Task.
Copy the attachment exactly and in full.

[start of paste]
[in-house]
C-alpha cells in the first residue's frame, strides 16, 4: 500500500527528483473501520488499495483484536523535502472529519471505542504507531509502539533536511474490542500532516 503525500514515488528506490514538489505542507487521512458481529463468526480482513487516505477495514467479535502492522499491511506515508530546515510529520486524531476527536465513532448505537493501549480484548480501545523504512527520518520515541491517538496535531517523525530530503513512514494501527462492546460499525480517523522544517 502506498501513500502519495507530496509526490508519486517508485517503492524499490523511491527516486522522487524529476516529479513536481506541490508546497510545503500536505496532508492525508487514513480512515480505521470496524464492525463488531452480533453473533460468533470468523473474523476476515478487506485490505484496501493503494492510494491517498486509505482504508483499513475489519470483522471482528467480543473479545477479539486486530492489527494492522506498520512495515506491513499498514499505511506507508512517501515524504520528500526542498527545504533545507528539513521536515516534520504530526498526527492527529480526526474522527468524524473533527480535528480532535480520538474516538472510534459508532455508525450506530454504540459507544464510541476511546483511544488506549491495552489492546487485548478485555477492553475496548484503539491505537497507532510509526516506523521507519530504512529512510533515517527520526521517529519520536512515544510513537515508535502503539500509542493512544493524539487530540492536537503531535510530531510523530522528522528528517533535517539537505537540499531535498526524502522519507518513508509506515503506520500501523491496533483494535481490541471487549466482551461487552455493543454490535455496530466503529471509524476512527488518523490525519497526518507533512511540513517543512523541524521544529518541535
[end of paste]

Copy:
[in-house]
C-alpha cells in the first residue's frame, strides 16, 4: 500500500527528483473501520488499495483484536523535502472529519471505542504507531509502539533536511474490542500532516 503525500514515488528506490514538489505542507487521512458481529463468526480482513487516505477495514467479535502492522499491511506515508530546515510529520486524531476527536465513532448505537493501549480484548480501545523504512527520518520515541491517538496535531517523525530530503513512514494501527462492546460499525480517523522544517 502506498501513500502519495507530496509526490508519486517508485517503492524499490523511491527516486522522487524529476516529479513536481506541490508546497510545503500536505496532508492525508487514513480512515480505521470496524464492525463488531452480533453473533460468533470468523473474523476476515478487506485490505484496501493503494492510494491517498486509505482504508483499513475489519470483522471482528467480543473479545477479539486486530492489527494492522506498520512495515506491513499498514499505511506507508512517501515524504520528500526542498527545504533545507528539513521536515516534520504530526498526527492527529480526526474522527468524524473533527480535528480532535480520538474516538472510534459508532455508525450506530454504540459507544464510541476511546483511544488506549491495552489492546487485548478485555477492553475496548484503539491505537497507532510509526516506523521507519530504512529512510533515517527520526521517529519520536512515544510513537515508535502503539500509542493512544493524539487530540492536537503531535510530531510523530522528522528528517533535517539537505537540499531535498526524502522519507518513508509506515503506520500501523491496533483494535481490541471487549466482551461487552455493543454490535455496530466503529471509524476512527488518523490525519497526518507533512511540513517543512523541524521544529518541535